In the world of rock music sleeve art, one artist’s name can be found cropping up time and again: Storm Thorgerson. His graphic design companies Hipgnosis and Storm Studios were responsible for so many instantly recognisable pieces of art. Some of them are now so much part of popular culture, they are almost taken for granted by music lovers.
Born in Middlesex, Thorgerson was a teenage friend of Pink Floyd’s David Gilmour and it is for his work with Floyd the artist will always be most associated. From the iconic prism adorning the front of ‘Dark Side of the Moon’, to the simple shot of a cow turning on the gatefold sleeve of ‘Atom Heart Mother’, to the endless desert of beds leading us into ‘A Momentary Lapse of Reason’, Thorgerson’s work became an integral part of the Pink Floyd experience.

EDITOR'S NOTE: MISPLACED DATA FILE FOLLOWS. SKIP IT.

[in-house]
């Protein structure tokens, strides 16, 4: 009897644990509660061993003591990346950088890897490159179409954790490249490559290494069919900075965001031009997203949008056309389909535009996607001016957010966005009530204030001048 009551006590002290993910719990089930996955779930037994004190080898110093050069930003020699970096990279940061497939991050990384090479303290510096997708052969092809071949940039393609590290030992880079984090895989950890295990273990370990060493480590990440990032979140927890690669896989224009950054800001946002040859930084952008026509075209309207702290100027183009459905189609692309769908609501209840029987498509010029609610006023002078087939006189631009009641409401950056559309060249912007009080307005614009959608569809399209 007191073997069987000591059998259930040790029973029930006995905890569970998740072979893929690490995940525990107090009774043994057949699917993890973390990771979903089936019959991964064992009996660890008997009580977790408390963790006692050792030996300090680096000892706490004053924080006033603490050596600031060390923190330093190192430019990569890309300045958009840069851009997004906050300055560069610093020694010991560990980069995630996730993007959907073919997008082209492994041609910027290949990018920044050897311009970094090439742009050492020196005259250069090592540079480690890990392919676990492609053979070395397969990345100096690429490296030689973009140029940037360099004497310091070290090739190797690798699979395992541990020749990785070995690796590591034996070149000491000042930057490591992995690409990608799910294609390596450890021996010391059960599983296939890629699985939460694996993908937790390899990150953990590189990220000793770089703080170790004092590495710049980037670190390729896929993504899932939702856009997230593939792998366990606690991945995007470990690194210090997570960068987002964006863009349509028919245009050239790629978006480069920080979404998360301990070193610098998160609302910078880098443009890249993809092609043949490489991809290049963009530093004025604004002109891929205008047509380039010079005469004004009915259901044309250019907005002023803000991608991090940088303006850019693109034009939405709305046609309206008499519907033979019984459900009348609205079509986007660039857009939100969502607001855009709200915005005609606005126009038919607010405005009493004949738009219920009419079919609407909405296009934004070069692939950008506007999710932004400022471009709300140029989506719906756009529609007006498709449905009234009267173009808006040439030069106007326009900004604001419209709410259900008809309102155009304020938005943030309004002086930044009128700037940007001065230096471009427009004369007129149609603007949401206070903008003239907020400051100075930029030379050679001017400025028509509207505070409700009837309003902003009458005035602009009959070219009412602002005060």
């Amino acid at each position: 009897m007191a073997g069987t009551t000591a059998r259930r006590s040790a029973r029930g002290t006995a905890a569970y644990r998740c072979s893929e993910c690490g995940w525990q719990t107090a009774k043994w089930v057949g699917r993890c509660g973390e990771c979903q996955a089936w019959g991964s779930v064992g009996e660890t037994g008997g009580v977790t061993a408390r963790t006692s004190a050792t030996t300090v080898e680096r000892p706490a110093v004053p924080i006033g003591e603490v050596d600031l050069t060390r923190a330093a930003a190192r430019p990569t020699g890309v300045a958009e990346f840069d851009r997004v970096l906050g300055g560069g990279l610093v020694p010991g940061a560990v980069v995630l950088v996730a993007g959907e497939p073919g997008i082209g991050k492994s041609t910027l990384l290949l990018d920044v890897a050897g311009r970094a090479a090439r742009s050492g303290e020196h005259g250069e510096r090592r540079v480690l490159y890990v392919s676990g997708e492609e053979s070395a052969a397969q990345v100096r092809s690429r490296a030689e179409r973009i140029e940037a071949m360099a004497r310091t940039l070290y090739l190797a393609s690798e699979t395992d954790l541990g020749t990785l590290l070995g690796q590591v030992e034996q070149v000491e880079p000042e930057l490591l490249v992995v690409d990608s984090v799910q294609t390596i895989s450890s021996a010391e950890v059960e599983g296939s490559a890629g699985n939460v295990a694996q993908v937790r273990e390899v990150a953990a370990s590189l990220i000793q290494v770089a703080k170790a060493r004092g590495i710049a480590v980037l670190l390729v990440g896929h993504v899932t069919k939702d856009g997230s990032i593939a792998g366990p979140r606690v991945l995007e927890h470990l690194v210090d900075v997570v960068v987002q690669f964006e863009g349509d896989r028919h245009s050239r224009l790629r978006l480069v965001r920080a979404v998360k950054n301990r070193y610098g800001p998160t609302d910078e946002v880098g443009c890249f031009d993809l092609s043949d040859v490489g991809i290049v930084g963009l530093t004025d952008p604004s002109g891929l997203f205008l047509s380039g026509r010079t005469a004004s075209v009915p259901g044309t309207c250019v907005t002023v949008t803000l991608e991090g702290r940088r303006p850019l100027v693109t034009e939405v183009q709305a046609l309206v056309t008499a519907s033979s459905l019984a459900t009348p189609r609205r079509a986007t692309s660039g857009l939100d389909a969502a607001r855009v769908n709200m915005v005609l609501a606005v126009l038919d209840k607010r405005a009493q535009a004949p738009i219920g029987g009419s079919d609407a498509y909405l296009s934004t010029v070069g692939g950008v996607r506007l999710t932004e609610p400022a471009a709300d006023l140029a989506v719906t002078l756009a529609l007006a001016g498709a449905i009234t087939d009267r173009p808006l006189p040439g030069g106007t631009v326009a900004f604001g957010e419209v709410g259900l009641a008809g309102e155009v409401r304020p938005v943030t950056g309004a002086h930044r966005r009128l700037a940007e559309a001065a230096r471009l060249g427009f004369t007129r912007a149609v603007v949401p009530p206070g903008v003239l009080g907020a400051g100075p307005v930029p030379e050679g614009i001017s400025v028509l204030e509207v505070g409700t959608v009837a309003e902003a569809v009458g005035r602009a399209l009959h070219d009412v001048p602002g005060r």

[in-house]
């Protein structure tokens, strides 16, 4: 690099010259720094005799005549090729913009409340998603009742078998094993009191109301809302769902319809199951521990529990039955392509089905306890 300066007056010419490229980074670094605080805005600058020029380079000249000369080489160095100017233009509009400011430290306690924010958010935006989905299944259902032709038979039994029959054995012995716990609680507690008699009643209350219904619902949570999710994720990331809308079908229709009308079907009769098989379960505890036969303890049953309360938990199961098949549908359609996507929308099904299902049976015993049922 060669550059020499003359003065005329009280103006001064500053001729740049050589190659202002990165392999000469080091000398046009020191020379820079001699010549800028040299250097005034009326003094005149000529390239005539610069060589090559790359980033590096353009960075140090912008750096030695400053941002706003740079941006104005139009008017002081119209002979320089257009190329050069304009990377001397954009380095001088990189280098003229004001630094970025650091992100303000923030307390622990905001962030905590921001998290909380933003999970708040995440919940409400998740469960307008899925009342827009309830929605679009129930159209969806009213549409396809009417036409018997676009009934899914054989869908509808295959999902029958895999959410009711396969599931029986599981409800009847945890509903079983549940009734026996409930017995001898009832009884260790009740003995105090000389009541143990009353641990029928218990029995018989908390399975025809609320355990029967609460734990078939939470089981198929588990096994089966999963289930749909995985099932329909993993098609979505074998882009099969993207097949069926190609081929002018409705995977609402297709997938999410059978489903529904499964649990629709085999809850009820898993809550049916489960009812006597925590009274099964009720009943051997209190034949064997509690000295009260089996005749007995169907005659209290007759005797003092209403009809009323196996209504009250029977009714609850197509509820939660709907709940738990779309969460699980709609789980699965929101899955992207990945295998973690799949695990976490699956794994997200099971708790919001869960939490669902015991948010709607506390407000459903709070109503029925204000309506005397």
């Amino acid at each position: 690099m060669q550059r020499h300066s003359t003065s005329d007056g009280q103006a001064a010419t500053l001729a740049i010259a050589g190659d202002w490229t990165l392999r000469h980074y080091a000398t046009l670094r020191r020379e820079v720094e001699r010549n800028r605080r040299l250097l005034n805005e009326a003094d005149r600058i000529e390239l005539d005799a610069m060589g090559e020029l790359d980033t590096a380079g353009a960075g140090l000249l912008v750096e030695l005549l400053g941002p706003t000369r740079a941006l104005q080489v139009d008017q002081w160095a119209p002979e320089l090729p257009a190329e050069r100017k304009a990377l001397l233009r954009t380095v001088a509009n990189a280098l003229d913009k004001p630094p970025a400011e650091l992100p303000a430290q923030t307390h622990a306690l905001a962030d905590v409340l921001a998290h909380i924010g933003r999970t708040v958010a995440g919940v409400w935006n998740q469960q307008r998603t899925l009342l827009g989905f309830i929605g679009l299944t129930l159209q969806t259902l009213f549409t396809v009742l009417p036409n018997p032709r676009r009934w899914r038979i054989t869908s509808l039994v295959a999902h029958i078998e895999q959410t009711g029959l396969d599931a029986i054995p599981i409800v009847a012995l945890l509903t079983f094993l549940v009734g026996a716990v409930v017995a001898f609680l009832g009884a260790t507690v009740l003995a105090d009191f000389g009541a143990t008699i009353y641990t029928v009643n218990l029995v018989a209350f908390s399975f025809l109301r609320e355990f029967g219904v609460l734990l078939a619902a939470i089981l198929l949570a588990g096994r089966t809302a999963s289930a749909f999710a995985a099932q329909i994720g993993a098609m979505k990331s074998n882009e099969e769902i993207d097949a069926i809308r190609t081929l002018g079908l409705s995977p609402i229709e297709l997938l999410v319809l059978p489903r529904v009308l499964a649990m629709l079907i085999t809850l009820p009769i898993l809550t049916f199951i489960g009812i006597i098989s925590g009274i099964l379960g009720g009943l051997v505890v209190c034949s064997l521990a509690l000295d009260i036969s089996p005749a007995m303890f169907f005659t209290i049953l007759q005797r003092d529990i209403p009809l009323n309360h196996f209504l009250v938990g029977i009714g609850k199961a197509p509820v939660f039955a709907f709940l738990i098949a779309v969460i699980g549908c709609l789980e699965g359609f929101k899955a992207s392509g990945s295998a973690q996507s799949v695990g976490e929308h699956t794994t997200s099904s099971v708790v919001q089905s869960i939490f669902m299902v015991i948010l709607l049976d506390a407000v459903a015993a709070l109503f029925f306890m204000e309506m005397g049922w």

He was the man behind the various photos of a mysterious effigy adorning Led Zeppelin’s ‘Presence’;he placed their final album in a brown bag; he made Peter Gabriel’s face melt and left us bewilderingly sexist imagery covering Scorpions records. His works branched out into other generations too – with Rene Magritte imagery found in early Bruce Dickinson promo clips, while his distinctive blend of surrealism and strong primary colours made records by Biffy Clyro, The Mars Volta and Dream Theater stand out on record shop shelves the world over.
From casual listeners to obsessive musical boffins, it’s almost certain you’ll live in a house containing at least one piece of Storm Thorgerson artwork. Some of those sleeves will stand up long after some of the music contained within has become a relic of generations past… The world of the album cover will never be the same again.
Below, Thorgerson talks about working with Pink Floyd and Scorpions.